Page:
Modes of Listening and How to Direct The Audience's Attention
Listening, as opposed to hearing, is an activity which requires focus, attention, and concentration.
While hearing is the physiological process of perceiving sounds through our ears, and can be considered as what happens in our brain when our hearing apparatus translates acoustic energy into neural signals, listening, on the other hand, happens when our brain is focused on the sound perceived to derive a meaning from it. Luckily our brain can actively listen to a limited number of sounds perceived at any time sparing us from potentially being constantly overwhelmed by the huge amount of unnecessary noises and background sounds that are produced all around us all the time.
This is what is called the Cocktail Party Effect, and it is the act of automatically filter out extra sounds and focus on the important ones moment by moment, allowing us to direct our attention to critical sounds we need to be aware of at that particular moment (being it a conversation in a pub, of a bear in a forest).
Here is an interesting video by Mark Mitton which practically shows how the cocktail party effect works:
As music composers and sound designers, this is great news, as we can take advantage of this phenomenon to direct the attention of our audience towards specific sounds and events fundamental to the narrative of the scene (moment or act).
So how can we categorize various sounds and music to coherently direct the audience's attention?
In a recent article on narrative sounds and music, we talked about the relationship between music, sounds and our perception of the natural world, and Michael Chion's modes of listening were briefly mentioned as an important background framework to understand how we can superimpose qualitative features to sound and music.
So what are the other modes of listening? And why are they important (and useful) to content creators, sound designers and composers?
Chion is a french music theorist and experimental composer, and in his Audio-Vision: Sound On Screen, published in 2005 and considered in the industry as the ultimate book on the relation between sound and images, he elaborates on the idea that we experience the activity of listening in three distinctive modes:
1 - Causal Listening
Happens when we hear a sound and try to locate a source for it. Causal listening reinforces the concept of cause and effect and, as Beauchamp writes in Designing Sound For Animation (2013), the practical role of causal listening can be encapsulated in the phrase "we don't have to see everything we hear, but we need to hear most of what we see".
2 - Semantic Listening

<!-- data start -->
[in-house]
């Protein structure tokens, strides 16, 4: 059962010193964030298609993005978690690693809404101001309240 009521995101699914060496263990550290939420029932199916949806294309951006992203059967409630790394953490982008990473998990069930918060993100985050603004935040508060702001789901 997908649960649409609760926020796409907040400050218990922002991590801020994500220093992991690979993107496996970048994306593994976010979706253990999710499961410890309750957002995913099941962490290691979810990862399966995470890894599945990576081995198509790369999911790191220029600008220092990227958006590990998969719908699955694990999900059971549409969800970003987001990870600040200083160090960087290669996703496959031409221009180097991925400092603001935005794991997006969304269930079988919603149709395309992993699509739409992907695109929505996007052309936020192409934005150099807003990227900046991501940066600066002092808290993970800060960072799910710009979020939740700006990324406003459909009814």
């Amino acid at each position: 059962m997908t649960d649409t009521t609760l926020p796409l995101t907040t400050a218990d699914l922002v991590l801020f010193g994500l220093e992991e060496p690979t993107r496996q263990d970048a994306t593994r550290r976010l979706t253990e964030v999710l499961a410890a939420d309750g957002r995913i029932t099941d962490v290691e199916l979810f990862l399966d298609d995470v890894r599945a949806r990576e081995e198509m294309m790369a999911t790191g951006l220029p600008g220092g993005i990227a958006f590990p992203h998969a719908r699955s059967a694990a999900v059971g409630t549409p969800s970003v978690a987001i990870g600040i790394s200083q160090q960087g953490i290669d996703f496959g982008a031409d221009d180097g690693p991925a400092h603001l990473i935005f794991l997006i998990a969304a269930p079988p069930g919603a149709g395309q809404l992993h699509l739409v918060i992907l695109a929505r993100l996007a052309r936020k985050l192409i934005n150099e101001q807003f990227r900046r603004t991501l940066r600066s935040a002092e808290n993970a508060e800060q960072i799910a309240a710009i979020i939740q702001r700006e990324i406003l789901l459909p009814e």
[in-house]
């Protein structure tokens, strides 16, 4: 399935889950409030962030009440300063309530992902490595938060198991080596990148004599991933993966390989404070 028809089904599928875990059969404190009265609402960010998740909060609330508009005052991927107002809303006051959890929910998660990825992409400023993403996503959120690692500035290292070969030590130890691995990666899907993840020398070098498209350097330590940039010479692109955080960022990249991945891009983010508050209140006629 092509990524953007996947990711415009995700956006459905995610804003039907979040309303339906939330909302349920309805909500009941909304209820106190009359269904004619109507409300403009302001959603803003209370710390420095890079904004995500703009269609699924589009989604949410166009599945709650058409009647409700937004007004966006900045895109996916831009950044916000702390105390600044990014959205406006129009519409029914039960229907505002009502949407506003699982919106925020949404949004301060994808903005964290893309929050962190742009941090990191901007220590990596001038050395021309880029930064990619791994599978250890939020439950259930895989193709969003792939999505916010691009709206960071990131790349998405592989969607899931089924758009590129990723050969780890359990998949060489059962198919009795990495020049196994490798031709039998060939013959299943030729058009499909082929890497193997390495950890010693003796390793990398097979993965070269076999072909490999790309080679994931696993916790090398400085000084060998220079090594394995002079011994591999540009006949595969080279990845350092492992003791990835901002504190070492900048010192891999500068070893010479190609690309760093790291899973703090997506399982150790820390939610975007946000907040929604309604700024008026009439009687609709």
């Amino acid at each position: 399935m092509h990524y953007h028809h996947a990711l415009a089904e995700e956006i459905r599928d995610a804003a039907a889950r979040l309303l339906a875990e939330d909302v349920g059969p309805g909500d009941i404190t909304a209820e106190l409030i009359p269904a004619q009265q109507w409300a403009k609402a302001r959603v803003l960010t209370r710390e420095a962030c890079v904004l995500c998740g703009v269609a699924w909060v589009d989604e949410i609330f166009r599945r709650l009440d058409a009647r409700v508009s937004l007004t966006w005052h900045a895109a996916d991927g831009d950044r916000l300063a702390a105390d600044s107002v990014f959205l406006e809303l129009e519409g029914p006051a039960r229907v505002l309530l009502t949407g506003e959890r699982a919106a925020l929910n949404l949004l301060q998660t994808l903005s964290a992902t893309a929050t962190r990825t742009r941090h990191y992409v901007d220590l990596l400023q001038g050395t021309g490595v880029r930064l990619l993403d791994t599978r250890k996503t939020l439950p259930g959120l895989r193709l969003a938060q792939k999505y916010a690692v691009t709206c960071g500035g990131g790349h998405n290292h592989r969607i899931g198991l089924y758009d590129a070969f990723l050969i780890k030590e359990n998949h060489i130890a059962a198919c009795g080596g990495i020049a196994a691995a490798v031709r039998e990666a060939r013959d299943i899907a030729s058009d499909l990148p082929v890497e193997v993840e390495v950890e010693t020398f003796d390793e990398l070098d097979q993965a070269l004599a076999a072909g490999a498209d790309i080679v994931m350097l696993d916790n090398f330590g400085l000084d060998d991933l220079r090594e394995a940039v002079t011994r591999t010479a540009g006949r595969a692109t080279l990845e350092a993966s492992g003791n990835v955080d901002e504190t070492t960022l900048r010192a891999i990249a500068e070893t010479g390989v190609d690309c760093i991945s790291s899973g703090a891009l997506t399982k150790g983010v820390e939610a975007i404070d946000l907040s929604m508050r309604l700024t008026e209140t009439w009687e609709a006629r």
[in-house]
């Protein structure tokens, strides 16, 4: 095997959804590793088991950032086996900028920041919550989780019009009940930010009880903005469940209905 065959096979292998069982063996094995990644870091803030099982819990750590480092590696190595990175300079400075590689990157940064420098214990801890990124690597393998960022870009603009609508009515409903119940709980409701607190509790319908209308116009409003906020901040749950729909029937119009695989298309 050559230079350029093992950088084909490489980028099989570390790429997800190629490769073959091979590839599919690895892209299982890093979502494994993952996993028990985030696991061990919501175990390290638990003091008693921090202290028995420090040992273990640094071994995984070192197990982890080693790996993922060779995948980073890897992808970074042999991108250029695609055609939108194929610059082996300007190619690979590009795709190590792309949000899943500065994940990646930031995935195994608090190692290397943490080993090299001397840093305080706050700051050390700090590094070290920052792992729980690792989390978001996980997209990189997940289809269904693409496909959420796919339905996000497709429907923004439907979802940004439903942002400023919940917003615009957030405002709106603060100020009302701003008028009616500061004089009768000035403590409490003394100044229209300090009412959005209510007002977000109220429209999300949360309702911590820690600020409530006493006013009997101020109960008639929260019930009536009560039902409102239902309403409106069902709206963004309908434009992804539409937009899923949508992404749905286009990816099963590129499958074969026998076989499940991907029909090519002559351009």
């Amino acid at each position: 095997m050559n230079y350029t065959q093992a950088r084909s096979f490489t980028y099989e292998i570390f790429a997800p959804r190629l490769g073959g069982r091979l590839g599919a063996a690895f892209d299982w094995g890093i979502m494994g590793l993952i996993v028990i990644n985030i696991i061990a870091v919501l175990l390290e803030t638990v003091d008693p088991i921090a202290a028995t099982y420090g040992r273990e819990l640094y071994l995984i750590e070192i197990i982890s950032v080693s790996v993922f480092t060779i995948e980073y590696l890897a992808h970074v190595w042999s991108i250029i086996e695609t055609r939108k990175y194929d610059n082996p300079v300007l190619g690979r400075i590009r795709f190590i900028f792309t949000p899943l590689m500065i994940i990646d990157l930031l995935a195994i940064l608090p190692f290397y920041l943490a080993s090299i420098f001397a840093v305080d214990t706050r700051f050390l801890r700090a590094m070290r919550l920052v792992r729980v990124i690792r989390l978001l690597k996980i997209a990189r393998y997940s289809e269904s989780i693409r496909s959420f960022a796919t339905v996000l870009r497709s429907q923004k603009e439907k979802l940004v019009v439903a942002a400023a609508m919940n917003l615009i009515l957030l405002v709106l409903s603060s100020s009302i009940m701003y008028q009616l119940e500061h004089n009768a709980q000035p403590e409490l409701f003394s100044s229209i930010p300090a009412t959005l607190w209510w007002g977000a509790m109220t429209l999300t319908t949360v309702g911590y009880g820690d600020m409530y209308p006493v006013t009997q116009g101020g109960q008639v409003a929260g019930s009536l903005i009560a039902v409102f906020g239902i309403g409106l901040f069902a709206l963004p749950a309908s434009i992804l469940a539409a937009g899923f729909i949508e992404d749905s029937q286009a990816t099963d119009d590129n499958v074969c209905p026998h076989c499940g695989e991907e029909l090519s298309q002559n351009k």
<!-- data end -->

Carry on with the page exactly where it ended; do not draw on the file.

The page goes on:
Refers to a type of listening connected to a code or language. In this mode of listening sounds are embedded with logical and/or grammatical rules that provide them with a direct meaning. Language, for example (whether we understand it or not) is a type of semantic sound, as well as morse code is. When a sound is semantic, it carries a message to be interpreted.
3 - Reduced Listening
Is the extrapolation of the fundamental elements and characteristics of a sound, such as pitch, rhythm, tempo, timbre, etc. As mentioned in this article about sound and narrative, reduced listening becomes extremely important when the creation of a new meaning is desired, and elements of a particular sound can be paired to objects not necessarily related to that specific sound to generate these new meanings.
A great example of how the modes of listening can be practically applied in music can be found particularly in animation.
Animation is an interesting area of filmmaking as everything you see and hear on screen is crafted by a team of sound designers and animators and the immersive feelings is often provided by sound and music which add a sense of depth and realism to the images shown.
Often in animation, music directly follows and scores movements and events happening on screen, a practice regarded as Mickey Mousing, as early cartoons and animation movies used music to provide the sound effects of the production.
For example, when a quirky character is walking, a cliché has always been to follow the character's steps with a tuba playing intervals of fifths.
This is a great example of music to provide both a causal sense, the character is producing the tuba sounds, and reduced one: the tuba, a musical instrument from the brass family, is used to provide the sound of the steps.
Here's a short introduction to Mickey Mousing by The Musicologist:
An amazing example of semantic music can be found in the video game Don't Starve. Here all the characters are voiced using musical instruments playing strange phrasings which are supposed to emulate a language.
Even though we are not supposed to actually be able to decode the language per se, we perceive that it has a meaning and the characters speak using a set of rules which we do not know and define their language. For instance, an oboe phrase, has a semantic meaning and when we listen to it, we can understand that it means something, even though we still need subtitles to decode this meaning.
Of course, theorists have developed other modes of listening and categories, however, these examples show how Chion's modes of listening can provide us with a useful framework in which to categorize and define how sounds and music affect the visual experience of the target audience, and when conceptualising the soundtrack for any audio-visual media, considering the importance of any aural event in the narrative of the story being told through these modes of listening can help us in crafting a structured soundtrack which doesn't clutter the attention energy of the audience, but, instead helps in directing their experience and focus.